The COVID-19 pandemic puts millions of girls at increased risk of female genital mutilation (FGM), the United Nations children's agency UNICEF warned as the world marked International Day of Zero Tolerance for Female Genital Mutilation on February 6. With schools shuttered and public services disrupted, many of the institutions that have most protected girls from the practice are now absent from their lives. The result could be an additional 2 million cases of FGM over the next decade.
And FGM carries a heavy price for the girls who undergo it. It is, UNICEF says, a violation of their rights, and can lead to serious health complications and even death. In addition, “girls subjected to female genital mutilation are at increased risk of child marriage and dropping out of school, threatening their ability to build a better future for themselves, their families and their communities.”
“We are losing ground in the fight to end female genital mutilation, with dire consequences for millions of girls where the practice is most prevalent,” said Nankali Maksud, UNICEF senior adviser on the prevention of harmful practices. “When girls are not able to access vital services, schools and community networks, their risk of female genital mutilation significantly increases – threatening their health, education and future. As we mark International Day of Zero Tolerance for Female Genital Mutilation and approach two years of the pandemic, we must recommit to concerted and well-funded action to get back on track and end the practice everywhere.”
FGM, the ritual cutting or removal of some or all of the external female genitalia, is most frequently practiced in parts of Africa and Asia. Seven of the 25 countries where the practice is most prevalent are in the MENA region, including Somalia, where 99.2% of women and girls have undergone the practice; Djibouti (94.4%); Egypt (87.2%); Sudan (86.6%); Mauritania (66.6%); Yemen (18.5%); and Iraq (7.4%).
UNICEF reports that at least 200 million girls and women alive today have undergone FGM. Over time, prevalence of the practice has gradually eroded, but the effects of COVID threaten to slow or reverse that trend. The UN agency estimates that the added risk due to COVID-19 represents a “33% reduction in the progress toward ending this harmful practice.”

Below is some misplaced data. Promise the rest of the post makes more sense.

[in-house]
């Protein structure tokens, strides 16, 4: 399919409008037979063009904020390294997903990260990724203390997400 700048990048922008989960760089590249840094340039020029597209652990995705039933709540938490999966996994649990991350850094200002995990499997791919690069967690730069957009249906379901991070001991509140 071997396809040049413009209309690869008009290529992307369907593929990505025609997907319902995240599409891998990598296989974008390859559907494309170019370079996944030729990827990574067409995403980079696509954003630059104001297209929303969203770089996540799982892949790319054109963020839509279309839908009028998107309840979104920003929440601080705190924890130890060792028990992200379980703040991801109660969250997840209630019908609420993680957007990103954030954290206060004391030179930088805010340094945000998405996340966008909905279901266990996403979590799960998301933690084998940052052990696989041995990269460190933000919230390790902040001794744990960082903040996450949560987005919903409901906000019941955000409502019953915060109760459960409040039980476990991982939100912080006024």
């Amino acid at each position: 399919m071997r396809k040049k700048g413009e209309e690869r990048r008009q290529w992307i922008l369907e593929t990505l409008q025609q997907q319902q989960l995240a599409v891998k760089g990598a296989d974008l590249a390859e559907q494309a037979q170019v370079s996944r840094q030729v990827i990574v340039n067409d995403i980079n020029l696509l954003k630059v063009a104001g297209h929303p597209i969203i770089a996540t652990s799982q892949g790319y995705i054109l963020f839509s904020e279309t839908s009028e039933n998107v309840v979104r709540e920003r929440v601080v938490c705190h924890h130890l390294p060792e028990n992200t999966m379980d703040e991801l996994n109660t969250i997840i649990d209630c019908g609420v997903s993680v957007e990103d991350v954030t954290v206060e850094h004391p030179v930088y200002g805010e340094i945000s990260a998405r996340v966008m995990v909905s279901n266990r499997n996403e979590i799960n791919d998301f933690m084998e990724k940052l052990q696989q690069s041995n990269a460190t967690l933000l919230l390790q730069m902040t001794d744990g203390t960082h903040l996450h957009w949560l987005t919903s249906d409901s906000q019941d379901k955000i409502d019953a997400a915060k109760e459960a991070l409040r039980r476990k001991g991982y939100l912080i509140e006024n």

The indirect effects of COVID-19 – its contributions to poverty, inequality and conflict – are also cause for concern. “Of 31 countries with available data on female genital mutilation,” UNICEF reports, “15 countries are already grappling with conflict, rising poverty and inequality, creating a crisis within a crisis for the world’s most vulnerable and marginalized girls.”
One recent trend has made the pandemic even more dangerous in its contribution to FGM risk than it otherwise would have been: In about half of the countries where FGM is common, girls are undergoing the procedure at a younger age. UNESCO points to Kenya as an example: The average age of undergoing the procedure there has dropped from 12 to 9 over the past three decades. This means the window of opportunity for intervention, through educating the parents, for example, has been narrowed.
Many questions remain about the possible reciprocal effects of COVID-19 and another FGM trend: an increasing medicalization of the procedure. UNICEF says that around 25% of girls and women who have undergone the practice were subjected to it by health personnel, and the proportion is twice as high among adolescents. Does increased pressure on the health system mean that medical professionals and resources are less available to perform FGM? Could that drive the FGM numbers down as people choose to forgo the procedure? Or, as seems likely, will girls and their parents simply turn to more dangerous options for carrying it out? And will an increasingly burdened medical system be less able to deal with the inevitable health complications caused by FGM?
Important progress has been made in the fight against FGM. Girls are a third less likely to be subjected to genital mutilation than three decades ago. In all of the top 29 countries where FGM is most frequently practiced, FGM is less common among girls aged 15 to 19 than in women aged 45 to 49.
In some places, the decline is negligible while in others it is dramatic. Somalia, for example, has seen only a slight decline, from 99% in the older group who have undergone the procedure to 97% in the younger group. But in Liberia, FGM prevalence dropped from 85% among older women to 44% in the younger group. And in Kenya, the figure dropped from 49% to 15%.
But, says UNICEF, “progress needs to be at least 10 times faster to meet the global target of elimination by 2030. Multiple overlapping crises, including COVID-19, rising poverty, inequality and conflict, are putting millions of girls at increased risk of female genital mutilation.”